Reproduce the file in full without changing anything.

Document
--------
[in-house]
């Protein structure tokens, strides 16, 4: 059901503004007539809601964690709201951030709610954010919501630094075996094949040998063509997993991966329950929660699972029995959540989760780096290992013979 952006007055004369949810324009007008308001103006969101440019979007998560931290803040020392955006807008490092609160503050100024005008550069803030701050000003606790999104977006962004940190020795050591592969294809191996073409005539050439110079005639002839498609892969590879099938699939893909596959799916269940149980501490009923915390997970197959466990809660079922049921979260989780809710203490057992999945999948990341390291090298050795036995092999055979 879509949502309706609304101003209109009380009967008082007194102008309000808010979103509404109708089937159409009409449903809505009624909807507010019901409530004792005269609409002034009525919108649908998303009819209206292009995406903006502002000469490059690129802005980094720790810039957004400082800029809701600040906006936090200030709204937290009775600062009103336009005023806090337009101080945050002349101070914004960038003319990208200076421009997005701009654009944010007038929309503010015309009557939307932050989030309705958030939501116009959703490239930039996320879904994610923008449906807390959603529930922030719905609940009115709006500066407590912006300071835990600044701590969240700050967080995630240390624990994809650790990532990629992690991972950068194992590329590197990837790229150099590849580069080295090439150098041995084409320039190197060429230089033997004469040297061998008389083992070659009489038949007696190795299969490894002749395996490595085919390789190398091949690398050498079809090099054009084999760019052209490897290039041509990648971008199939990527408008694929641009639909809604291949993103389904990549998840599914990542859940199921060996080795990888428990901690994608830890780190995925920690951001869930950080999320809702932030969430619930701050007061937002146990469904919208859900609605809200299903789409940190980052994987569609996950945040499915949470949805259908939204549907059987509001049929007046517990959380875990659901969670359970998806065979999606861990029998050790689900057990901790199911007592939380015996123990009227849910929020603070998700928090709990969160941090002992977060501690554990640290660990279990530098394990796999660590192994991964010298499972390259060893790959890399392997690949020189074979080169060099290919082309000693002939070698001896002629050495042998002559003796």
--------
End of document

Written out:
[in-house]
């Protein structure tokens, strides 16, 4: 059901503004007539809601964690709201951030709610954010919501630094075996094949040998063509997993991966329950929660699972029995959540989760780096290992013979 952006007055004369949810324009007008308001103006969101440019979007998560931290803040020392955006807008490092609160503050100024005008550069803030701050000003606790999104977006962004940190020795050591592969294809191996073409005539050439110079005639002839498609892969590879099938699939893909596959799916269940149980501490009923915390997970197959466990809660079922049921979260989780809710203490057992999945999948990341390291090298050795036995092999055979 879509949502309706609304101003209109009380009967008082007194102008309000808010979103509404109708089937159409009409449903809505009624909807507010019901409530004792005269609409002034009525919108649908998303009819209206292009995406903006502002000469490059690129802005980094720790810039957004400082800029809701600040906006936090200030709204937290009775600062009103336009005023806090337009101080945050002349101070914004960038003319990208200076421009997005701009654009944010007038929309503010015309009557939307932050989030309705958030939501116009959703490239930039996320879904994610923008449906807390959603529930922030719905609940009115709006500066407590912006300071835990600044701590969240700050967080995630240390624990994809650790990532990629992690991972950068194992590329590197990837790229150099590849580069080295090439150098041995084409320039190197060429230089033997004469040297061998008389083992070659009489038949007696190795299969490894002749395996490595085919390789190398091949690398050498079809090099054009084999760019052209490897290039041509990648971008199939990527408008694929641009639909809604291949993103389904990549998840599914990542859940199921060996080795990888428990901690994608830890780190995925920690951001869930950080999320809702932030969430619930701050007061937002146990469904919208859900609605809200299903789409940190980052994987569609996950945040499915949470949805259908939204549907059987509001049929007046517990959380875990659901969670359970998806065979999606861990029998050790689900057990901790199911007592939380015996123990009227849910929020603070998700928090709990969160941090002992977060501690554990640290660990279990530098394990796999660590192994991964010298499972390259060893790959890399392997690949020189074979080169060099290919082309000693002939070698001896002629050495042998002559003796």